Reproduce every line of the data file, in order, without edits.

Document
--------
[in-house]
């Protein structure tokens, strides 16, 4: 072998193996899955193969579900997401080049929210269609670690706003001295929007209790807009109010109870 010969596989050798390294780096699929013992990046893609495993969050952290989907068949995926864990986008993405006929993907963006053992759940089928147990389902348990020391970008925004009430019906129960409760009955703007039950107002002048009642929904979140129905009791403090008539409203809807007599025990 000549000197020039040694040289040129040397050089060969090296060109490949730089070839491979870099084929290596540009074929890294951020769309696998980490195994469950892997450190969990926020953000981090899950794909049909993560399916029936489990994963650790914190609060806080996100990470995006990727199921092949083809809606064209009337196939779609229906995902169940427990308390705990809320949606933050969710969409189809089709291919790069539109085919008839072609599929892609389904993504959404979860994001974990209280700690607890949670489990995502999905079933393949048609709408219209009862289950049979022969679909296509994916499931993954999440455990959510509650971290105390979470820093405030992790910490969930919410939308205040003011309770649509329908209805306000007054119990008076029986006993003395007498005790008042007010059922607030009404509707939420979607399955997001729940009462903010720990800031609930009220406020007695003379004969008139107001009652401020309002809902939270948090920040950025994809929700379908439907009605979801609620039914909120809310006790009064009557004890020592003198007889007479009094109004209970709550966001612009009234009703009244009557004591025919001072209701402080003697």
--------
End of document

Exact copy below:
[in-house]
């Protein structure tokens, strides 16, 4: 072998193996899955193969579900997401080049929210269609670690706003001295929007209790807009109010109870 010969596989050798390294780096699929013992990046893609495993969050952290989907068949995926864990986008993405006929993907963006053992759940089928147990389902348990020391970008925004009430019906129960409760009955703007039950107002002048009642929904979140129905009791403090008539409203809807007599025990 000549000197020039040694040289040129040397050089060969090296060109490949730089070839491979870099084929290596540009074929890294951020769309696998980490195994469950892997450190969990926020953000981090899950794909049909993560399916029936489990994963650790914190609060806080996100990470995006990727199921092949083809809606064209009337196939779609229906995902169940427990308390705990809320949606933050969710969409189809089709291919790069539109085919008839072609599929892609389904993504959404979860994001974990209280700690607890949670489990995502999905079933393949048609709408219209009862289950049979022969679909296509994916499931993954999440455990959510509650971290105390979470820093405030992790910490969930919410939308205040003011309770649509329908209805306000007054119990008076029986006993003395007498005790008042007010059922607030009404509707939420979607399955997001729940009462903010720990800031609930009220406020007695003379004969008139107001009652401020309002809902939270948090920040950025994809929700379908439907009605979801609620039914909120809310006790009064009557004890020592003198007889007479009094109004209970709550966001612009009234009703009244009557004591025919001072209701402080003697």